…as in the Greek Gyro sandwich.
I once stopped by a Johnny’s New York Style Pizzeria and bought a gyro for dinner. I proclaimed, “I’d like a yeer-oh.” They asked, “You mean a jy-roh?” Not wanting to make such a small thing a big deal, I just said “yeah.”
It got me thinking though. I know it’s supposed to be pronounced “yeer-oh,” so why would people working at the pizzeria be so confident that it’s pronounced “jy-roh?” Maybe I should pronounce it “jy-roh” because after all, we don’t go around calling China “Zhongguo”, Mexico “May-hee-ko,” or Germany “Deutschland.” After some searching online, I found my answer:
It’s pronounced “yeer-oh” everywhere except New York City. Even though I was outside of New York City, Johnny’s New York Style Pizzeria is “New York Style,” so they pronounce it the way you would hear it in a real New York pizzeria: “jy-roh.” They probably do that in New York City, so the gyro sandwich isn’t confused with the hero sandwich.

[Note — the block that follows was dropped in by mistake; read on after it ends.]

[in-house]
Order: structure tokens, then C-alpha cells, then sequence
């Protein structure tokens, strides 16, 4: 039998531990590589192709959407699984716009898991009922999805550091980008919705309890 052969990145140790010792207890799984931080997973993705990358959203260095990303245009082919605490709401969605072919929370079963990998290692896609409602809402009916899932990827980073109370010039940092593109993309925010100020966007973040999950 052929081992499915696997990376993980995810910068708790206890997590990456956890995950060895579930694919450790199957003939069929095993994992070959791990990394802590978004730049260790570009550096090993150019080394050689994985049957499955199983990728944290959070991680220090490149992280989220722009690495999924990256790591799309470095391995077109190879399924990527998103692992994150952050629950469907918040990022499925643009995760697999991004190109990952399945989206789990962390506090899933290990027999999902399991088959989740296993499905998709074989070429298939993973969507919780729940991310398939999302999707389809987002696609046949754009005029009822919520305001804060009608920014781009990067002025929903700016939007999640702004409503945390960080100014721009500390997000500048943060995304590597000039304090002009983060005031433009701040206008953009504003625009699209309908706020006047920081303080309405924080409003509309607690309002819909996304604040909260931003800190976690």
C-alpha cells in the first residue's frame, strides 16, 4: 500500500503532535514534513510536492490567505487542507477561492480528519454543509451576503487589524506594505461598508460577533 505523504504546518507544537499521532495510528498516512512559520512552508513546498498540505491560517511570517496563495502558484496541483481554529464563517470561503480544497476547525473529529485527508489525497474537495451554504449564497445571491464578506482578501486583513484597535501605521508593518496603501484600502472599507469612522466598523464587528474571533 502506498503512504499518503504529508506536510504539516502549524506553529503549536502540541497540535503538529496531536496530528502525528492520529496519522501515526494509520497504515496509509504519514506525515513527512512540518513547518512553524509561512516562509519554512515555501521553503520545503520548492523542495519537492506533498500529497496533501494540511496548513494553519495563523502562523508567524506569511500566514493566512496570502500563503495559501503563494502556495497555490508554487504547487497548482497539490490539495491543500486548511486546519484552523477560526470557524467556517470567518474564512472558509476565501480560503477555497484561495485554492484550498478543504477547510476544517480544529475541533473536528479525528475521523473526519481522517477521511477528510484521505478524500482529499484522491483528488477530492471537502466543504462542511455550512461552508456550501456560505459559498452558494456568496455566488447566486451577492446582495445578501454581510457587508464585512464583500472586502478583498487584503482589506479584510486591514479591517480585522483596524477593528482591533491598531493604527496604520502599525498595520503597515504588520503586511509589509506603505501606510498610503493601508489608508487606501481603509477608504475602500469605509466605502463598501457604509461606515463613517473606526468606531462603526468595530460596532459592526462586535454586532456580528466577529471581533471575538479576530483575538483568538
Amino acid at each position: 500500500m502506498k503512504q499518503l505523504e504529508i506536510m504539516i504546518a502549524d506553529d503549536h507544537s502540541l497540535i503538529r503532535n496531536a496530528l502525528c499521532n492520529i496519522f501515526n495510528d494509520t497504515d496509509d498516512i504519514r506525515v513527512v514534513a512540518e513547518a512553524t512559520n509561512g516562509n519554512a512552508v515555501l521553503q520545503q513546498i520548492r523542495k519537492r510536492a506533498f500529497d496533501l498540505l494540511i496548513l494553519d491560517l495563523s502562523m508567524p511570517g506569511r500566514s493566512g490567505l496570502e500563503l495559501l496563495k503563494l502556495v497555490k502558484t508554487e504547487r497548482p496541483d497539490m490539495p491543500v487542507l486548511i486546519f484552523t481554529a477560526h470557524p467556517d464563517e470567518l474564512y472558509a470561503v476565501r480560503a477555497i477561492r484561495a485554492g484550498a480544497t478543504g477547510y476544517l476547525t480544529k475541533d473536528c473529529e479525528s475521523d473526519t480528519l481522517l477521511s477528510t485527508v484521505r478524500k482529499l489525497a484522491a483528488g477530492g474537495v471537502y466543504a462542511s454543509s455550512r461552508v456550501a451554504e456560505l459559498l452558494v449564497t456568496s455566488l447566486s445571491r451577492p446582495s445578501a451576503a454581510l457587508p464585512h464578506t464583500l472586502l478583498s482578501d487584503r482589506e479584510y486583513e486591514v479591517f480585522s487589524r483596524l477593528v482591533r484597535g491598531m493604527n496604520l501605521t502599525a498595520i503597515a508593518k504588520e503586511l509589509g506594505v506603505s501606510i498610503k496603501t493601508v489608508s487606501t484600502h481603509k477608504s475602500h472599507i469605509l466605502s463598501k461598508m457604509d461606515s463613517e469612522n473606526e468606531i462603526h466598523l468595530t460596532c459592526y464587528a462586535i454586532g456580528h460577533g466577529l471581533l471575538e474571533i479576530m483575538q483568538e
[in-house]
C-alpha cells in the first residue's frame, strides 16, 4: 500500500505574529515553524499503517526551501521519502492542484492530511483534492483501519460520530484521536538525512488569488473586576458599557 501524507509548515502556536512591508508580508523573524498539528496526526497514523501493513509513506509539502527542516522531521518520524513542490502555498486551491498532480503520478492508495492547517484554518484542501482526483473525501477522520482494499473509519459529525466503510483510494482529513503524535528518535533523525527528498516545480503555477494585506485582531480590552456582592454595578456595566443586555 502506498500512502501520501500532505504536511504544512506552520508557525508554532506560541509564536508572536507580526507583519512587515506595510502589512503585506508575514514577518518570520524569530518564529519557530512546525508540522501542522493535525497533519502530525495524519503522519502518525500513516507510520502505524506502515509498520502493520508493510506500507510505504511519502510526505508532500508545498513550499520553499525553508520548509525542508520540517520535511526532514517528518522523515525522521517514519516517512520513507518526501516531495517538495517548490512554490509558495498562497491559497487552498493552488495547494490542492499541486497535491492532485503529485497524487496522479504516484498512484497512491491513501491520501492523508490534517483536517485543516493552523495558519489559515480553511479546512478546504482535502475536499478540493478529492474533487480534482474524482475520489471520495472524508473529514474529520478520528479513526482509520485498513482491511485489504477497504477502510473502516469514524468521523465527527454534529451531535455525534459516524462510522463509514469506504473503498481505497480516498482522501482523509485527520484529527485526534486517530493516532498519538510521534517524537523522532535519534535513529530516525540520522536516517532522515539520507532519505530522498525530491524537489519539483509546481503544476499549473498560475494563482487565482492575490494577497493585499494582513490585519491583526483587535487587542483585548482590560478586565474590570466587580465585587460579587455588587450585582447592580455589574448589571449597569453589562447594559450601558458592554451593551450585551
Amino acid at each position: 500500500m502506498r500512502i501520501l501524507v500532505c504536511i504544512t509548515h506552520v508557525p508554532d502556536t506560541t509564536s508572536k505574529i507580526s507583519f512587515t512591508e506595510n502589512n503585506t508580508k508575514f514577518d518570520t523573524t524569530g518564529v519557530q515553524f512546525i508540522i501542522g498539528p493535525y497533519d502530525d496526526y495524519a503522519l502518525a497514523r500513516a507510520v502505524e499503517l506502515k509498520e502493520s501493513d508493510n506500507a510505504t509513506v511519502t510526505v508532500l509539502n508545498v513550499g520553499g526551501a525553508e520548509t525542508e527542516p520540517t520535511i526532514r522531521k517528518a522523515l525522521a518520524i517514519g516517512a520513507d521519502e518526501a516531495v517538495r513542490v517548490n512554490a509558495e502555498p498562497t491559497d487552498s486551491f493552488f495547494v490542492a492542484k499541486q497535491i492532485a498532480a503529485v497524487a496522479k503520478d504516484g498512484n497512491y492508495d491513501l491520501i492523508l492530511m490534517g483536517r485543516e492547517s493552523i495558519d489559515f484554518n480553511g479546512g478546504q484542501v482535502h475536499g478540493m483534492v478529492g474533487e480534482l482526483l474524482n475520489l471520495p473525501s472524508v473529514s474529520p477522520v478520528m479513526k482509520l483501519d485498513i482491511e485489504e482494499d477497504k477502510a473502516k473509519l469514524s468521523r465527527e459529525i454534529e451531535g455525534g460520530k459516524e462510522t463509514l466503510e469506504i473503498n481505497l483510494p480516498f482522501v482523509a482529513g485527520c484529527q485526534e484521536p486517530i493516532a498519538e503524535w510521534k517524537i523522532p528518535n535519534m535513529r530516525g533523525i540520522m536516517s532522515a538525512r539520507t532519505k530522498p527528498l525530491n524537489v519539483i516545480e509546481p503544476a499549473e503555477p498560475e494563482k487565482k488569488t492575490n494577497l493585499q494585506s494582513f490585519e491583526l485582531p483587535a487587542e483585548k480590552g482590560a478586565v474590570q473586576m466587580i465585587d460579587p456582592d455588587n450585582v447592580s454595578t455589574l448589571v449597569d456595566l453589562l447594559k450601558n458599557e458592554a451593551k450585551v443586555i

So gyro is pronounced “yee-roh,” unless you have a New York-style gyro.
Then again, most Americans would pronounce gyro as “jy-roh” no matter what. You might want to just pronounce it “jy-roh” anywhere in America, so you don’t sound pretentious.